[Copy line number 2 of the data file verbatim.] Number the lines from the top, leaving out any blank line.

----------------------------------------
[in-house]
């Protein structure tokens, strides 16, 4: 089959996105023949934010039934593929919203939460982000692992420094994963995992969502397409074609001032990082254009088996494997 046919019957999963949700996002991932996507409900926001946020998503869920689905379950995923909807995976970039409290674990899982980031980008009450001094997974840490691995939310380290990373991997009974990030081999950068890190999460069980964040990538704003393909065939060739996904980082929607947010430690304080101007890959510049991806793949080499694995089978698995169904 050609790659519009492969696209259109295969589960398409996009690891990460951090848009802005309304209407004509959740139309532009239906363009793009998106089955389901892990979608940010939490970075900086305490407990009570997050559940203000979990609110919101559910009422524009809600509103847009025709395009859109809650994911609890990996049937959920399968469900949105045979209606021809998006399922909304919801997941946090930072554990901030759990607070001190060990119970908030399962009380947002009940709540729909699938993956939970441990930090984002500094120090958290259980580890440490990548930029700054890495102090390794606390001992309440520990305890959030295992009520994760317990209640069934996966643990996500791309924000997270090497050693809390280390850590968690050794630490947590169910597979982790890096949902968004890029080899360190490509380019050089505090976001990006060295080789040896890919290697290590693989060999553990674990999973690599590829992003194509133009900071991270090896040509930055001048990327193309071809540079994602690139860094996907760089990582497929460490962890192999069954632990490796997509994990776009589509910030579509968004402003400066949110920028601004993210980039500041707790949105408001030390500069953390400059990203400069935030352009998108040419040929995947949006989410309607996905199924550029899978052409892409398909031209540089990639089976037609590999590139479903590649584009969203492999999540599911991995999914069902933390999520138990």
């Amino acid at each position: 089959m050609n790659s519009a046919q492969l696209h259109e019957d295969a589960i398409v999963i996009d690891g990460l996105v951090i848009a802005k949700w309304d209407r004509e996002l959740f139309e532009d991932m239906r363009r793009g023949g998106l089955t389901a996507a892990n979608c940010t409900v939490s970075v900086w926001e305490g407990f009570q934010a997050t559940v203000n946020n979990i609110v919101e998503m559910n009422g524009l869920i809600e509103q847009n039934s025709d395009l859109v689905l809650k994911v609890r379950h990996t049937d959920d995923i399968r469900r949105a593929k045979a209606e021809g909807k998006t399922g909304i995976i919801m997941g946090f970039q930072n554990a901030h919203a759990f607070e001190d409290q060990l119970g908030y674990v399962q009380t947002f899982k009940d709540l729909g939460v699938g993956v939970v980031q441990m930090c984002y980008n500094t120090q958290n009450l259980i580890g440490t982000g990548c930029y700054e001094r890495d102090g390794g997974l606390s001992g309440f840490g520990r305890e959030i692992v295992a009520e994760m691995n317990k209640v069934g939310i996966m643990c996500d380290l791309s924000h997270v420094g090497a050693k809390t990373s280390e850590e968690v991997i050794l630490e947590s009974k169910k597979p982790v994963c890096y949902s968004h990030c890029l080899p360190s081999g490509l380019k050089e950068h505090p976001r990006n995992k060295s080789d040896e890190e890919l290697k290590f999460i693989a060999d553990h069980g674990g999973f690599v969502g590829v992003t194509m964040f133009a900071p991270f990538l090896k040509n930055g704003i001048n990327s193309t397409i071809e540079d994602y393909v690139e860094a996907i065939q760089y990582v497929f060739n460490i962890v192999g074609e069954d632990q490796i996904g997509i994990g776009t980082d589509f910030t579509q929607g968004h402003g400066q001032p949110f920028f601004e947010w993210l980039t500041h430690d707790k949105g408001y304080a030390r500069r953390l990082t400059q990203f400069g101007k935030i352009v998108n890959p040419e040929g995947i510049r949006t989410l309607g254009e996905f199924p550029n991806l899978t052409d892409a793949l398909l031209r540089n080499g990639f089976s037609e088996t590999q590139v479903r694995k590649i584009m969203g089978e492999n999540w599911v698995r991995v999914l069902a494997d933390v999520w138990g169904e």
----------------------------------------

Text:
């Protein structure tokens, strides 16, 4: 089959996105023949934010039934593929919203939460982000692992420094994963995992969502397409074609001032990082254009088996494997 046919019957999963949700996002991932996507409900926001946020998503869920689905379950995923909807995976970039409290674990899982980031980008009450001094997974840490691995939310380290990373991997009974990030081999950068890190999460069980964040990538704003393909065939060739996904980082929607947010430690304080101007890959510049991806793949080499694995089978698995169904 050609790659519009492969696209259109295969589960398409996009690891990460951090848009802005309304209407004509959740139309532009239906363009793009998106089955389901892990979608940010939490970075900086305490407990009570997050559940203000979990609110919101559910009422524009809600509103847009025709395009859109809650994911609890990996049937959920399968469900949105045979209606021809998006399922909304919801997941946090930072554990901030759990607070001190060990119970908030399962009380947002009940709540729909699938993956939970441990930090984002500094120090958290259980580890440490990548930029700054890495102090390794606390001992309440520990305890959030295992009520994760317990209640069934996966643990996500791309924000997270090497050693809390280390850590968690050794630490947590169910597979982790890096949902968004890029080899360190490509380019050089505090976001990006060295080789040896890919290697290590693989060999553990674990999973690599590829992003194509133009900071991270090896040509930055001048990327193309071809540079994602690139860094996907760089990582497929460490962890192999069954632990490796997509994990776009589509910030579509968004402003400066949110920028601004993210980039500041707790949105408001030390500069953390400059990203400069935030352009998108040419040929995947949006989410309607996905199924550029899978052409892409398909031209540089990639089976037609590999590139479903590649584009969203492999999540599911991995999914069902933390999520138990």